Last week, the Canadian artist Claire Boucher (aka Grimes) released her first new album in three years, "Art Angels." The wait was worth it: The 14-song collection is a meticulous blend of genres and approaches, from classical-influenced electropop (“Flesh Without Blood”) and synthpunk (standout “Kill V. Maim”) to dreamy, chart-ready pop (“Artangels”) and ’90s R&B (“Butterfly”). "Art Angels" assimilates these diverse influences so seamlessly, it’s tough to pigeonhole the album; if anything, Boucher uses familiar sounds and inspirations as a springboard to mix-and-match sounds with impunity.
Lyrically, the record is just as eclectic and wide-ranging—“more happy and angry” as she told The Fader recently—and features songs from the point of view of different characters: “There’s Screechy Bat, who’s the metal one. There’s one that’s super vampish and sexy now — I don’t know her name yet, but she’s like the Ginger Spice.” Accordingly, "Art Angels" holds nothing back. “California” seemingly alludes to people who want to reduce her to a stereotype (“When you get bored of me, I’ll be back on the shelf,” “You only like me when you think I’m looking sad”), while the hip-hop-tinged, pogo-electro highlight “Venus Fly,” Grimes repeatedly asking pointedly, “Oh, why you looking at me? Oh, why you looking at me against them?”
Boucher has always addressed musical and societal intricacies—and people’s inability to reconcile such complexities—in interviews and on Tumblr, especially a 2013 post in which she touches on frustrations she’s faced being a public figure. Among other things, she mentions the sexism she’s encountered as a musician: “I’m tired of men who aren’t professional or even accomplished musicians continually offering to ‘help me out’ (without being asked), as if i did this by accident and i’m gonna flounder without them. or as if the fact that I’m a woman makes me incapable of using technology. I have never seen this kind of thing happen to any of my male peers.”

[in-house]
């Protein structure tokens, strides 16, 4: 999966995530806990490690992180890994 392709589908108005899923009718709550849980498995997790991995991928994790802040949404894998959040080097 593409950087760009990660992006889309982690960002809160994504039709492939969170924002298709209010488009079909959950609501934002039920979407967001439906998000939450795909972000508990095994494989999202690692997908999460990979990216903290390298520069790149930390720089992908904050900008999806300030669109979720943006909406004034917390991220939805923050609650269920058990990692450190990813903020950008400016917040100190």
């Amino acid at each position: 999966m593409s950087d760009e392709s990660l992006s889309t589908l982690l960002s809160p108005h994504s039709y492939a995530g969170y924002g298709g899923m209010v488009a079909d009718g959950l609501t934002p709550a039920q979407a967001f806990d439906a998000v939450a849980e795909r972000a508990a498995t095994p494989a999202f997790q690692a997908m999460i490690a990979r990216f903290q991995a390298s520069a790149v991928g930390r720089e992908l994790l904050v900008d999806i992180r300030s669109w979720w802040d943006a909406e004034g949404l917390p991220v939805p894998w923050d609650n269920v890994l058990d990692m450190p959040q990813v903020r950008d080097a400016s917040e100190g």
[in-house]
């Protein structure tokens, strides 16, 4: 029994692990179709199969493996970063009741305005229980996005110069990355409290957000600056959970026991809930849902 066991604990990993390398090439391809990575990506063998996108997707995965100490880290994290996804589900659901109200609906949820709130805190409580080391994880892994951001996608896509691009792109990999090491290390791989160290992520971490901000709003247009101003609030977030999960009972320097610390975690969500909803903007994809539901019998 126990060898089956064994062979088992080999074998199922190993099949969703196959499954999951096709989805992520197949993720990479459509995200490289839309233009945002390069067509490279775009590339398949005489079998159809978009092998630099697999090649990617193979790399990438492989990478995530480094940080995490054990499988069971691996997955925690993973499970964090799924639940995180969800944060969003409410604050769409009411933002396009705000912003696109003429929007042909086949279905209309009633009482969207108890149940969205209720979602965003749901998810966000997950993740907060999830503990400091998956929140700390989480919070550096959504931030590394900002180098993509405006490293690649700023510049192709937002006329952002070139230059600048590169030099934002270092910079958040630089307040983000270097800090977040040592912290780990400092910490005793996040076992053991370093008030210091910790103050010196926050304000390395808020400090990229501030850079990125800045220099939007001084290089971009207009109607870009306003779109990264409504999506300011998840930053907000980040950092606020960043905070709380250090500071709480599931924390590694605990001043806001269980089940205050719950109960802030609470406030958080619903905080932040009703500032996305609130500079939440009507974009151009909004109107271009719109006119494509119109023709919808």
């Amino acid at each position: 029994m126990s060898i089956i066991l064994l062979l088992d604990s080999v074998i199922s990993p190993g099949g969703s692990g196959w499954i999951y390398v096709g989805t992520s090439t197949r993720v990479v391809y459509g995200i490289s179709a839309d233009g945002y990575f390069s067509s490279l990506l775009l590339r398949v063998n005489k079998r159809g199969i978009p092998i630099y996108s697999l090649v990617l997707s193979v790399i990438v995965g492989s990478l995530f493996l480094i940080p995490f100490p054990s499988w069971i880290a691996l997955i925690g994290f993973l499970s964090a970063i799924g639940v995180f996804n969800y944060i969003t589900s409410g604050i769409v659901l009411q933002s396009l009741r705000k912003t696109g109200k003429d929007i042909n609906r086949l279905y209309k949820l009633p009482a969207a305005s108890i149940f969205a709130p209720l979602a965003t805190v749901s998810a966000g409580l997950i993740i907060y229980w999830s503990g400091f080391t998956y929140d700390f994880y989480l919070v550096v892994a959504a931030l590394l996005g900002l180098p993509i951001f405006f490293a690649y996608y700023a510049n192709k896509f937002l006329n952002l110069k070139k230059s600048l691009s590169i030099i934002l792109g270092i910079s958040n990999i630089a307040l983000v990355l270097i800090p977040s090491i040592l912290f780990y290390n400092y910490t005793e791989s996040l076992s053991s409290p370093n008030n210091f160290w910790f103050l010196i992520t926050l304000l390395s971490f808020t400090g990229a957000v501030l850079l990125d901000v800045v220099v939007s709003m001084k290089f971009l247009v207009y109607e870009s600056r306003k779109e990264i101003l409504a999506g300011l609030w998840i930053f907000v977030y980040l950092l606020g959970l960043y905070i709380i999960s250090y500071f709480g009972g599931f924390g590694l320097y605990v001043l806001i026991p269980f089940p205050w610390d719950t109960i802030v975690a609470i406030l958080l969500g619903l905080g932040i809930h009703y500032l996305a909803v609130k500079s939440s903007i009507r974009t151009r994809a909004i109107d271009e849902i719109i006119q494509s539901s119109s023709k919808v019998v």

Boucher’s disgust is understandable, as she learned how to play violin and ukulele for "Art Angels," produced and engineered the album herself, and even created the artwork. It’s a DIY effort that should be cheered and championed, not seen as an anomaly. But Boucher isn’t alone in having her creative output undermined. In a recent Salon interview, Natalie Merchant discussed stepping out on her own to record “Tigerlily,” and how “excited” she was to be making an album “without being bossed around by anyone. …There were definitely decisions made in the recording process with producers in the past that I’d felt like I’d been kind of bullied. I was oversensitive, probably, and that’s just the way I felt. But I thought – whether I sink or swim, succeed or fail, I want to be making decisions.” And in a Pitchfork interview from earlier this year, Bjork described several instances in which her production work was deemphasized, in favor of the contributions from a male co-producer.
To hear these sentiments coming from Merchant and Bjork—both of whom have been professional musicians since they were teenagers—was sobering. Sadly, it wasn’t surprising: Musicians considered to be along the “kooky female” continuum often have trouble being taken seriously as anything but a wacky novelty. Just ask Tori Amos, who’s been fighting off that pernicious label since she broke out as a solo artist, or the perennially minimized harpist Joanna Newsom. Or consider Lady Gaga, whose creative fashion sense often sees her reduced to a caricature, and Solange Knowles, whose music and style have been described as such. Or even take Babymetal, the all-girl Japanese metal group that’s often been treated with a mix of curiosity and condescension—and branded with a hefty dose of the “kooky” adjective. This isn’t limited to music, either: Through the years, actresses from Geena Davis and Swoosie Kurtz to Zooey Deschanel and Helena Bonham Carter have all been called kooky for one reason or another—as if cultivating a look or career approach that’s even the slightest bit unorthodox is strange.